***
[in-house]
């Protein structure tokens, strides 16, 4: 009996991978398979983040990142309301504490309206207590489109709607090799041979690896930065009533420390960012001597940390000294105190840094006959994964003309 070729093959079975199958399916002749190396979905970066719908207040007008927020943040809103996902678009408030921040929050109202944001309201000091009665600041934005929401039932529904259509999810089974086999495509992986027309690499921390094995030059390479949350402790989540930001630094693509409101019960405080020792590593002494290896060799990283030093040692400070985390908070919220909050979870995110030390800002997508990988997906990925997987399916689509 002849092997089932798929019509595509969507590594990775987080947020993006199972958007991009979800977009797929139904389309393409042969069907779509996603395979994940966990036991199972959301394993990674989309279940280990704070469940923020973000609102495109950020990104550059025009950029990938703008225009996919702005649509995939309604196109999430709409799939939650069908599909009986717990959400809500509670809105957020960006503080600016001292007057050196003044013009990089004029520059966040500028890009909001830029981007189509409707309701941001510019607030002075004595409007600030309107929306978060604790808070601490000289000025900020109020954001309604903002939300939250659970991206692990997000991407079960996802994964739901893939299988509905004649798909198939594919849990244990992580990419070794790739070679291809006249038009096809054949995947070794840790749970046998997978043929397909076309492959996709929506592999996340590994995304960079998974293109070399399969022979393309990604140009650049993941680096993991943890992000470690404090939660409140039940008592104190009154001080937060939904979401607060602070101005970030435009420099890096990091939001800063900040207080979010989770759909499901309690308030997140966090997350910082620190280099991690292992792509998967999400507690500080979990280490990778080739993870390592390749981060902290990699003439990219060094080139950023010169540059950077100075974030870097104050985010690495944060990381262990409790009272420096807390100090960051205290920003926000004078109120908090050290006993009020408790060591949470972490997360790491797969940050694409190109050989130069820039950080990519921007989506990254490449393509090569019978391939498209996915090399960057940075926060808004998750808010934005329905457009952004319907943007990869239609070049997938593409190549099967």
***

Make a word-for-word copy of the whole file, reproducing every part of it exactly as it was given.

[in-house]
């Protein structure tokens, strides 16, 4: 009996991978398979983040990142309301504490309206207590489109709607090799041979690896930065009533420390960012001597940390000294105190840094006959994964003309 070729093959079975199958399916002749190396979905970066719908207040007008927020943040809103996902678009408030921040929050109202944001309201000091009665600041934005929401039932529904259509999810089974086999495509992986027309690499921390094995030059390479949350402790989540930001630094693509409101019960405080020792590593002494290896060799990283030093040692400070985390908070919220909050979870995110030390800002997508990988997906990925997987399916689509 002849092997089932798929019509595509969507590594990775987080947020993006199972958007991009979800977009797929139904389309393409042969069907779509996603395979994940966990036991199972959301394993990674989309279940280990704070469940923020973000609102495109950020990104550059025009950029990938703008225009996919702005649509995939309604196109999430709409799939939650069908599909009986717990959400809500509670809105957020960006503080600016001292007057050196003044013009990089004029520059966040500028890009909001830029981007189509409707309701941001510019607030002075004595409007600030309107929306978060604790808070601490000289000025900020109020954001309604903002939300939250659970991206692990997000991407079960996802994964739901893939299988509905004649798909198939594919849990244990992580990419070794790739070679291809006249038009096809054949995947070794840790749970046998997978043929397909076309492959996709929506592999996340590994995304960079998974293109070399399969022979393309990604140009650049993941680096993991943890992000470690404090939660409140039940008592104190009154001080937060939904979401607060602070101005970030435009420099890096990091939001800063900040207080979010989770759909499901309690308030997140966090997350910082620190280099991690292992792509998967999400507690500080979990280490990778080739993870390592390749981060902290990699003439990219060094080139950023010169540059950077100075974030870097104050985010690495944060990381262990409790009272420096807390100090960051205290920003926000004078109120908090050290006993009020408790060591949470972490997360790491797969940050694409190109050989130069820039950080990519921007989506990254490449393509090569019978391939498209996915090399960057940075926060808004998750808010934005329905457009952004319907943007990869239609070049997938593409190549099967």